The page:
Media outlets throughout Pennsylvania and Ohio — and the rest of the world — provided extensive coverage of the killings of a reporter and cameraman on live TV last month. The chilling video was a graphic illustration of workplace violence. While the shootings made headlines for days, experts say most nonlethal violence is kept quiet afterwards by employers.
Even though the nonlethal violence can result in injuries to one or more workers, the incidents might not even be counted as workplace violence, the CEO of a human resources consultancy says. "The aggressor gets terminated and the injured person gets treated under workers' comp and so it doesn't necessarily get counted as violence in the workplace."
The HR consultant told National Public Radio that after the aggressor is fired, companies want life to return to normal as quickly as possible. They don't want bad publicity and they do want employees to get back to focusing on their jobs. Employers figure that the termination of the aggressor brings an unpleasant episode to its conclusion, the consultant says. "In fact, that's the beginning of the safety process," she told NPR.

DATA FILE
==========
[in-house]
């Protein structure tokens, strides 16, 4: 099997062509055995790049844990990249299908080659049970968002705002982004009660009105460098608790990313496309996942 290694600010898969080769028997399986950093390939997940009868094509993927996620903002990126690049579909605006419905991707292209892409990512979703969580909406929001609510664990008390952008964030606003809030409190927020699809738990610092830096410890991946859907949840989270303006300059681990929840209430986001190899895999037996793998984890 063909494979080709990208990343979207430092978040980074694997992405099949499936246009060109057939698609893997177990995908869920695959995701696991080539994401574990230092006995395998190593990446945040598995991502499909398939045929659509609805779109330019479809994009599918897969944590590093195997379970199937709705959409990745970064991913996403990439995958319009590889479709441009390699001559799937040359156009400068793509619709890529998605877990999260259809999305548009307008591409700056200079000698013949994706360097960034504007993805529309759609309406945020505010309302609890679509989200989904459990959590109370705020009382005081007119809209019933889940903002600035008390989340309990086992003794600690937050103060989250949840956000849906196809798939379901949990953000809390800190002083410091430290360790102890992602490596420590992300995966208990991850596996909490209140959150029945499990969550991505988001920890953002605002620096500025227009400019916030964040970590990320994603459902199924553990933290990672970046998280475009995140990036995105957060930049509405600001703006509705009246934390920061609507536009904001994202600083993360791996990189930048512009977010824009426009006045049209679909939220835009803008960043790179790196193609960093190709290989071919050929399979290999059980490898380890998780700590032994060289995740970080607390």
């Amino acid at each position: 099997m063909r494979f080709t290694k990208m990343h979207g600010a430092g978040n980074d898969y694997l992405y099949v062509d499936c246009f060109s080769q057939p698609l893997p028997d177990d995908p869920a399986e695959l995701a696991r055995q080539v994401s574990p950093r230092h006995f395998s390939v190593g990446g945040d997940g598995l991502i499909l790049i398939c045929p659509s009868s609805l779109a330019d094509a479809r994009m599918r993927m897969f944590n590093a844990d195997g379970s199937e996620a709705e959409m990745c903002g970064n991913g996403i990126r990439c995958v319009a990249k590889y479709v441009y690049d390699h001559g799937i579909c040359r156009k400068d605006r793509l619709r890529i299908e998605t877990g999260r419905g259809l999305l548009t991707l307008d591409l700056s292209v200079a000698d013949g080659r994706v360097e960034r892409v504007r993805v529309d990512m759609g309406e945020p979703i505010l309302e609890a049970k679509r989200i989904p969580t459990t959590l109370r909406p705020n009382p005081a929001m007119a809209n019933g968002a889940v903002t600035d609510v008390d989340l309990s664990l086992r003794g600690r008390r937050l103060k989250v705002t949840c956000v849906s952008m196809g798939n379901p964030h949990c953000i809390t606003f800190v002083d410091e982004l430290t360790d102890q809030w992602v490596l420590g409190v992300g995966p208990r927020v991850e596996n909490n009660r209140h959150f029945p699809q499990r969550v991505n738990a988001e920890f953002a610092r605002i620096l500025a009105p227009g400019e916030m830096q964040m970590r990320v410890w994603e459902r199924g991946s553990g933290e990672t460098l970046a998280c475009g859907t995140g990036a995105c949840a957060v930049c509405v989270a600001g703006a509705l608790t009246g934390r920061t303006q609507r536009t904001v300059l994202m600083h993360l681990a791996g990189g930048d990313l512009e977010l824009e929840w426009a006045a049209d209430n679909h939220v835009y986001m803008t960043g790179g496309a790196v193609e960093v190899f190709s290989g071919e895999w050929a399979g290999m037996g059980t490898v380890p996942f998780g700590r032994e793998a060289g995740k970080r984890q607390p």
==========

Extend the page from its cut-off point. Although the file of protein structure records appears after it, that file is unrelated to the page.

The U.S. Department of Labor says that when a worker threatens co-workers, customers or managers, it can be appropriate to call 911 or law enforcement. Also contact the supervisor and if needed, make sure everyone is safe.
Later, document the incident, says Labor Department. If you have been injured, get medical attention and report the injury to your employer. Some physical injuries sustained in violent on-the-job incidents might be accompanied by emotional trauma or mental difficulties.
If your claim for workers' compensation is denied, you have the right to have an attorney represent you in appeals hearings and related procedures.